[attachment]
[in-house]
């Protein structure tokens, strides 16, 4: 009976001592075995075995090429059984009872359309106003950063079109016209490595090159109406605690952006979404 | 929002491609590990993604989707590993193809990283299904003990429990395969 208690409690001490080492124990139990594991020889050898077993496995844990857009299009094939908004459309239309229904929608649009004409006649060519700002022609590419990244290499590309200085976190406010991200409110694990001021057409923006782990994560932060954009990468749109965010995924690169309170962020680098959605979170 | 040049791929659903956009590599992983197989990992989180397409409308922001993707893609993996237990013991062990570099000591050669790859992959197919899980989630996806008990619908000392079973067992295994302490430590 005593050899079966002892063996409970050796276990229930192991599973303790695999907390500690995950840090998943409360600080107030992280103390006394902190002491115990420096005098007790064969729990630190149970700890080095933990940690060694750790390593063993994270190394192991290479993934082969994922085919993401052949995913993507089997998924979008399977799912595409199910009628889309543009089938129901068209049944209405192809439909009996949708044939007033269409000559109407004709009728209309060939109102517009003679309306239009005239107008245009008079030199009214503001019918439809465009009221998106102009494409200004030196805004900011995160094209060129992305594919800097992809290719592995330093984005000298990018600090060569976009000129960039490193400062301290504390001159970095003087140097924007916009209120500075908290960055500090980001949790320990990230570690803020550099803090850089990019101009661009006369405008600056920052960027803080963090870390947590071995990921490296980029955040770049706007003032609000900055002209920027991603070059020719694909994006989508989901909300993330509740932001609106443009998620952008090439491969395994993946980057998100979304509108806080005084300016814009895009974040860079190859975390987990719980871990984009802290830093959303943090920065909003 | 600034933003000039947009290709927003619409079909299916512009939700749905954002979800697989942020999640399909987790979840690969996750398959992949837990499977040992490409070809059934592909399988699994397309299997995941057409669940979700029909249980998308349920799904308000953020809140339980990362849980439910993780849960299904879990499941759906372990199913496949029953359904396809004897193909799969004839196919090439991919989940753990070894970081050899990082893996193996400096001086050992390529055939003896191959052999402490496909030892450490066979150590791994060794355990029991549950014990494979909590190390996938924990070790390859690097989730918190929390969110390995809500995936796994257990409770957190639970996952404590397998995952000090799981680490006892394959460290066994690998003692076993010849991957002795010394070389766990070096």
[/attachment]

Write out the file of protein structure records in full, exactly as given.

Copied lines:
[in-house]
């Protein structure tokens, strides 16, 4: 009976001592075995075995090429059984009872359309106003950063079109016209490595090159109406605690952006979404 | 929002491609590990993604989707590993193809990283299904003990429990395969 208690409690001490080492124990139990594991020889050898077993496995844990857009299009094939908004459309239309229904929608649009004409006649060519700002022609590419990244290499590309200085976190406010991200409110694990001021057409923006782990994560932060954009990468749109965010995924690169309170962020680098959605979170 | 040049791929659903956009590599992983197989990992989180397409409308922001993707893609993996237990013991062990570099000591050669790859992959197919899980989630996806008990619908000392079973067992295994302490430590 005593050899079966002892063996409970050796276990229930192991599973303790695999907390500690995950840090998943409360600080107030992280103390006394902190002491115990420096005098007790064969729990630190149970700890080095933990940690060694750790390593063993994270190394192991290479993934082969994922085919993401052949995913993507089997998924979008399977799912595409199910009628889309543009089938129901068209049944209405192809439909009996949708044939007033269409000559109407004709009728209309060939109102517009003679309306239009005239107008245009008079030199009214503001019918439809465009009221998106102009494409200004030196805004900011995160094209060129992305594919800097992809290719592995330093984005000298990018600090060569976009000129960039490193400062301290504390001159970095003087140097924007916009209120500075908290960055500090980001949790320990990230570690803020550099803090850089990019101009661009006369405008600056920052960027803080963090870390947590071995990921490296980029955040770049706007003032609000900055002209920027991603070059020719694909994006989508989901909300993330509740932001609106443009998620952008090439491969395994993946980057998100979304509108806080005084300016814009895009974040860079190859975390987990719980871990984009802290830093959303943090920065909003 | 600034933003000039947009290709927003619409079909299916512009939700749905954002979800697989942020999640399909987790979840690969996750398959992949837990499977040992490409070809059934592909399988699994397309299997995941057409669940979700029909249980998308349920799904308000953020809140339980990362849980439910993780849960299904879990499941759906372990199913496949029953359904396809004897193909799969004839196919090439991919989940753990070894970081050899990082893996193996400096001086050992390529055939003896191959052999402490496909030892450490066979150590791994060794355990029991549950014990494979909590190390996938924990070790390859690097989730918190929390969110390995809500995936796994257990409770957190639970996952404590397998995952000090799981680490006892394959460290066994690998003692076993010849991957002795010394070389766990070096």